Tips and Tricks to Enjoy/Photograph the Most Amazing Meteor Shower of the Year 2016
by Shreenivasan Manievannan
Perseids is my favorite among various meteor shower which happens throughout the year. Perseids this year has been predicted to produce some extraordinary peak rates as per NASA which will be almost double the normal rate.
I have been recently asked how and where to catch this famous annual Meteor showers this year and below are some tips and tricks to enjoy and photograph this spectacular fireworks of nature.
- Darkness matters – The darker the sky, more easily you would be able to see the meteors striking our atmosphere. Start planning to be away from city lights and find an open spot with nice clear view to the north from where the Perseids will radiate from. Plan to take a nice chair and sleeping bag if you would like to relax and enjoy the show while your camera does its job to capture the shots.
*Tip: Coast is great but watch out for Coastal Fog. Hit the mountains near coast and you might just be above the low fog/clouds.Best would be east of Bay Area where you can get some clear skies with good dark skies.
· Timing – August 11, 12 – The best nights to watch for Perseids is August 11th with expected rate of 200 meteors per hour, but August 12th night being a Friday would not hurt either if you are aiming for a nice weekend activity which is expected to produce almost 80-100 meteors per hour.
· Watch out for weather – If you are really particular about the catching the best of the show, be weather aware. Keep your options open where you would like to venture out and keep an eye out to see which of those spots will have clear skies, less humidity. The lesser the clouds and moisture in the air, the more will be the visibility. With 60 Percent moon which will be up in the sky until midnight, visibility will be hindered but it will become perfect conditions soon after the moon set till an hour to Sunrise.
· Camera/Lens requirement – Any Camera which can go up to 6400 ISO will be able to capture the stars and meteors with ease along with the foreground. Grab a nice wide angle lens varying from 11 – 24mm with a minimum aperture of 2.8 to try and capture most of the meteor strikes. If you do not have one, don’t be discouraged, you can either rent one or take up the challenge and capture something unique with telephotos.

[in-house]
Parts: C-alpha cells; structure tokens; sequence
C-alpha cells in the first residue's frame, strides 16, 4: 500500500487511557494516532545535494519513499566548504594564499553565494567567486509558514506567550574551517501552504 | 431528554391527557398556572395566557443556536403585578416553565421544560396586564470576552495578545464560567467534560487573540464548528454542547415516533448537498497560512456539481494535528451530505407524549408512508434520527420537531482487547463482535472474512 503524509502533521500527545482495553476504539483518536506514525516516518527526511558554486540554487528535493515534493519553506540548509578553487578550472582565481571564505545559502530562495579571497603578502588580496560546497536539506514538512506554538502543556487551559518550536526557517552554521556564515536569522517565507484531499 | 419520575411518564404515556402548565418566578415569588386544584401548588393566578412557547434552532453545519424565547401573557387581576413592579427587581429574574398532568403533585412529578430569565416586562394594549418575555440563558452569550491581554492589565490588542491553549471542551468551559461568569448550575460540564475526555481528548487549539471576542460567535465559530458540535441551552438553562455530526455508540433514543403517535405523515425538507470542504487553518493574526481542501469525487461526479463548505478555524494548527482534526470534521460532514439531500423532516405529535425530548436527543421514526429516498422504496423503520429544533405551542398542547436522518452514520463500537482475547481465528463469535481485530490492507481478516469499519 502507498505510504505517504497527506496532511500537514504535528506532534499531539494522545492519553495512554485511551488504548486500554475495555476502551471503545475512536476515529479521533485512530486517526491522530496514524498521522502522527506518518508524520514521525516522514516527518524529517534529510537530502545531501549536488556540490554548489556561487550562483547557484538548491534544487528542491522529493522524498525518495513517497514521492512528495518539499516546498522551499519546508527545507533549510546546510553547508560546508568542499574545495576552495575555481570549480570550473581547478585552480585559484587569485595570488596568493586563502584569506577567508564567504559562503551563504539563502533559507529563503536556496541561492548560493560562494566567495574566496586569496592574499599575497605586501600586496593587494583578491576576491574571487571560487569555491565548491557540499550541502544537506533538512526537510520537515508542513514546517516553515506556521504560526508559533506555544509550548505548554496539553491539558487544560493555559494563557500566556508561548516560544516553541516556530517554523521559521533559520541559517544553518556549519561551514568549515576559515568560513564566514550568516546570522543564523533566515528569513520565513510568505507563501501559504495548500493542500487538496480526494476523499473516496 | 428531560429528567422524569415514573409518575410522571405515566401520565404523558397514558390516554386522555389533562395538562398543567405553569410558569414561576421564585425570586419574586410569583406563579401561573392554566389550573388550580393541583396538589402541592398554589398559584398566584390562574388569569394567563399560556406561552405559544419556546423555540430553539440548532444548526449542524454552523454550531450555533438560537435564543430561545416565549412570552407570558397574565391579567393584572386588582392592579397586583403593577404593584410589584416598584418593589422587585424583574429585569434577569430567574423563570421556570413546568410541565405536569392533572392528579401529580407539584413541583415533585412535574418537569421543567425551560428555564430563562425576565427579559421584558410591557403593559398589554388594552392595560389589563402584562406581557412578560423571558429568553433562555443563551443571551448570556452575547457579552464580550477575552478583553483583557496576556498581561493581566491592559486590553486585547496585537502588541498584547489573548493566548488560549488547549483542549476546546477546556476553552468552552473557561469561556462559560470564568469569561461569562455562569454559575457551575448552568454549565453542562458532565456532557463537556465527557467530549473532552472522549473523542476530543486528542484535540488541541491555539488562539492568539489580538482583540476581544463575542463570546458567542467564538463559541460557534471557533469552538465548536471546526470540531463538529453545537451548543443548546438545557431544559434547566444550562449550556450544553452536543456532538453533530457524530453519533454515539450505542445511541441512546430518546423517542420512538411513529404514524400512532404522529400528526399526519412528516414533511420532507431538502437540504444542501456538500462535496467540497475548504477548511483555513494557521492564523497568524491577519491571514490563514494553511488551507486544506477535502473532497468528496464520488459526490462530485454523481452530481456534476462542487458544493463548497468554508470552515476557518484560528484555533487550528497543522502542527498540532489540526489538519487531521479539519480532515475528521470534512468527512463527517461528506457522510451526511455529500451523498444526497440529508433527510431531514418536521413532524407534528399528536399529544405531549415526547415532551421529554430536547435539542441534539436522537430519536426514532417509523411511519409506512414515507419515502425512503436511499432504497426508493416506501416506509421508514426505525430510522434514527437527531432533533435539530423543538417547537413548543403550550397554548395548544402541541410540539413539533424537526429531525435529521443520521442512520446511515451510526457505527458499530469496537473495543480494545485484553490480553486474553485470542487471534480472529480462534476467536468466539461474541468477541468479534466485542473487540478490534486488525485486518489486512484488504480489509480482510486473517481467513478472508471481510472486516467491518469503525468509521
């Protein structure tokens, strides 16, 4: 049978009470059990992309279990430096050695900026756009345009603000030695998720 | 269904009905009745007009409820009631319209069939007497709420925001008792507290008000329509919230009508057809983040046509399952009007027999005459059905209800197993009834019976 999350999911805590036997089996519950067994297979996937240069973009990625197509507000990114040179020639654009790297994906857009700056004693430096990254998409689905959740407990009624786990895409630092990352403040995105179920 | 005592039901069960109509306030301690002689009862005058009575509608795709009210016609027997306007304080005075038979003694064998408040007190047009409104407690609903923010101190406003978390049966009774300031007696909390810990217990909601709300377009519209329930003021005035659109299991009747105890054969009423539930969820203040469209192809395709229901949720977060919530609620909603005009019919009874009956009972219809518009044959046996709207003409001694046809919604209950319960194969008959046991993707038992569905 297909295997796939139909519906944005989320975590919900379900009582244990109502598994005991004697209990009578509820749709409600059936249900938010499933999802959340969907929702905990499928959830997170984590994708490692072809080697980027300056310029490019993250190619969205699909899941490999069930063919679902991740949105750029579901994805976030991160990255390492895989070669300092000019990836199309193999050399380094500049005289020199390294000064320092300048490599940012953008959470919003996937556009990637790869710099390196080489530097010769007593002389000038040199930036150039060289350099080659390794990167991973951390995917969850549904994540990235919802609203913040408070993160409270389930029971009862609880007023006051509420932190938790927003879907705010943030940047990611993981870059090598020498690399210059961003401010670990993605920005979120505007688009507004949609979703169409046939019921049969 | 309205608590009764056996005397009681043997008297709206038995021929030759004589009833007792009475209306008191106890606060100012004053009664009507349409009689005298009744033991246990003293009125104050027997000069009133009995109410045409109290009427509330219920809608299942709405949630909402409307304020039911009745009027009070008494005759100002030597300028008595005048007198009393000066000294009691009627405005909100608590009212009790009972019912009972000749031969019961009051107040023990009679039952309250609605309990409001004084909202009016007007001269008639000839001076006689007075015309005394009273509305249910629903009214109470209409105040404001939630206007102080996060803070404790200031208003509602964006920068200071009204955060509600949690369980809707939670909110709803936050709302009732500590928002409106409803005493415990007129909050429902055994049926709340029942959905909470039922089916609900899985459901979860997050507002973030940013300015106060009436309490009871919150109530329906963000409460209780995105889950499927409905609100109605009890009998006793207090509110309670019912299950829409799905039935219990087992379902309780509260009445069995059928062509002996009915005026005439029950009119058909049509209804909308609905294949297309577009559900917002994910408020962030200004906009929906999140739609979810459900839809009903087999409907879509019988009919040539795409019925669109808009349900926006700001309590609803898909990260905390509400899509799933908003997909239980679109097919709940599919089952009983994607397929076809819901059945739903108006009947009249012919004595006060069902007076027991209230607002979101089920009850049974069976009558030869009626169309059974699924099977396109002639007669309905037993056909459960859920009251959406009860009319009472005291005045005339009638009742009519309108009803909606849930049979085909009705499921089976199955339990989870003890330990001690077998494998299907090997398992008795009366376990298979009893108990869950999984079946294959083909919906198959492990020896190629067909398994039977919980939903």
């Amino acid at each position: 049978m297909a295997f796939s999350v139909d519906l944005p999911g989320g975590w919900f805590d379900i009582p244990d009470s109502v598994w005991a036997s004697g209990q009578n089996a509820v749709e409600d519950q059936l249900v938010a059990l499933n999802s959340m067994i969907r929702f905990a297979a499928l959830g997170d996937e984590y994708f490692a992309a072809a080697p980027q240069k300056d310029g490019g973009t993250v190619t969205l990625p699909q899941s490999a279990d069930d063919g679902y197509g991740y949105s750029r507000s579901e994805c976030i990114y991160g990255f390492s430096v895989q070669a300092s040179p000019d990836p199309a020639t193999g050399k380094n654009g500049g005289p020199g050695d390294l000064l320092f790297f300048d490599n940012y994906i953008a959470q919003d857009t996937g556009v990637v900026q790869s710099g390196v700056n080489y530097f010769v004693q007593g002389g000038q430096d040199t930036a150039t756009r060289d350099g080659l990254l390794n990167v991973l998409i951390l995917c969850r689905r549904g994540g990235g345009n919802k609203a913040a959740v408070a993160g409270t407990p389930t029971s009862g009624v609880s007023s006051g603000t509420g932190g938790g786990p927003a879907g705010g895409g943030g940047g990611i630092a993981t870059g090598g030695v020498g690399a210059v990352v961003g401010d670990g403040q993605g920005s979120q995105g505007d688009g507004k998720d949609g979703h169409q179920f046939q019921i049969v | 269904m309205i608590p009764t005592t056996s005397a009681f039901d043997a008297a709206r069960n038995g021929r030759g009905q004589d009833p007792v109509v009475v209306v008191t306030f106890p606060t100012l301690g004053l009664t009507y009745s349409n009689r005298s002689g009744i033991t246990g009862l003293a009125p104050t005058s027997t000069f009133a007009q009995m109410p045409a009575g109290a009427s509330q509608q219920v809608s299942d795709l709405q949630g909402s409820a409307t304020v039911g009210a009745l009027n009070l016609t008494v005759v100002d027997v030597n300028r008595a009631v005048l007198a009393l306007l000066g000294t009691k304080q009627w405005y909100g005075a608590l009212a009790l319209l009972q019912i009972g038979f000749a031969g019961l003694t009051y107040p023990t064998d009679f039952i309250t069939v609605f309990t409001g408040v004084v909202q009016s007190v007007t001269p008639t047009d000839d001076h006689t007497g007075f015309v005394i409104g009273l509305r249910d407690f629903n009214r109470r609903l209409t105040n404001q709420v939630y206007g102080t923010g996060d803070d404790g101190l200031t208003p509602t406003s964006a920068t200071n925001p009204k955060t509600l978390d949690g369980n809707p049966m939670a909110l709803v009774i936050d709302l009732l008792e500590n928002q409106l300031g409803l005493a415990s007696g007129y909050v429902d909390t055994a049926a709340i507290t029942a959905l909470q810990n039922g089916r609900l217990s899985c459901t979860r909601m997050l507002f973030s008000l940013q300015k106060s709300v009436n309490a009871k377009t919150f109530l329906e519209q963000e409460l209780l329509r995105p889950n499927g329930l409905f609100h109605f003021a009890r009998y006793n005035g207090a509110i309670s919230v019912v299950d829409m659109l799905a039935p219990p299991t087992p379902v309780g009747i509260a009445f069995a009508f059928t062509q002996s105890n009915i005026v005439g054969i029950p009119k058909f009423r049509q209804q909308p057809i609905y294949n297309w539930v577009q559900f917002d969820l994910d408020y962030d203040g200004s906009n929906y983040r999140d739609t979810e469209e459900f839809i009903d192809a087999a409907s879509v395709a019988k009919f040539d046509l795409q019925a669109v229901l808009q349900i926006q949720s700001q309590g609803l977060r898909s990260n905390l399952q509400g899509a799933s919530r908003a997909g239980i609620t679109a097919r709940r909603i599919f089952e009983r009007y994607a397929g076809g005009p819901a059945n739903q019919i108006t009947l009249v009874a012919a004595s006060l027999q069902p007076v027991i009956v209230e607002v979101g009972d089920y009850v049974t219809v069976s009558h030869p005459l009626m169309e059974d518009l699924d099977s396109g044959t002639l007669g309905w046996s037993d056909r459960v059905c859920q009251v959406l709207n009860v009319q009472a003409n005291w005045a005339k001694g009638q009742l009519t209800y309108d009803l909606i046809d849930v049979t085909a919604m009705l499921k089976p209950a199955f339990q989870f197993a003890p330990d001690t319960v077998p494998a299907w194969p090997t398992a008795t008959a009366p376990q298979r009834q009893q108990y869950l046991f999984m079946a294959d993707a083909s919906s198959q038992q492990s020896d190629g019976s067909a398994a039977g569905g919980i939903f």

*Tip – Try to catch the Andromeda/ a prominent constellation and wait for few meteors to fall in the frame.
· Setting up the camera – Being a very consistent meteor shower, you can safely point your camera towards North-North East to capture the maximum number of meteor strikes. But, if you are trying to capture some nice foreground or Milky Way along with it which doesn’t line up – I will not be afraid to put the camera in that direction and start capturing the action, as the meteors do land up anywhere in the sky though the majority might look like it radiates from constellation Perseus. General setting for Camera I would recommend would be having ISO at 1600+, Shutter Speed at 25s, Aperture at widest possible of the lens preferably 2.8, and focal length between 11 and 24mm.
If shooting telephoto (Focal length more than 24mm) – recommended settings would be ISO – 3200+, Shutter speed – less than 15s to avoid star trails and aperture preferably 1.8 to 2.8.
*Tip – Always take some trial shots to finalize your frame which you would not regret after coming back. Do not keep running around and pointing your camera to a different direction every time you see a meteor in a different direction than where your camera faces. This will drastically reduce the chance of capturing the meteors. Be patient and confident about your frame you have set up, if you don’t end up catching a ton of them at least you will have a nice timelapse or a star trail to take back with a few single images with some nice pretty meteors. Prevent throwing other external light source when the camera is shooting the timelapse to avoid changing of lighting condition on the foreground which may become a hindrance when post-processing.
· Watch out for lens fogging and battery
– The best way to capture meteors would be to have the camera running on timelapse mode with continuous exposures which will increase the chance of capturing majority of the meteors falling inside your camera frame. But being on timelapse for a long period of time, lens might start fogging due to various environmental factors such as temperature and humidity. To prevent disappointment later, you can act on it upfront by having a hand warmer wrapped around the lens. And to prevent battery from running out due to long exposures and temperatures, it will be good if you could carry a battery pack/ extra batteries for your camera.
· Enjoy the show
– With all these planning and photographing, do not forget to enjoy the show. I can vouch that Perseids had been the best meteor shower with some nice big trails and if you are in a real dark spot, I bet you would able to see the colors of the meteor with your naked eye.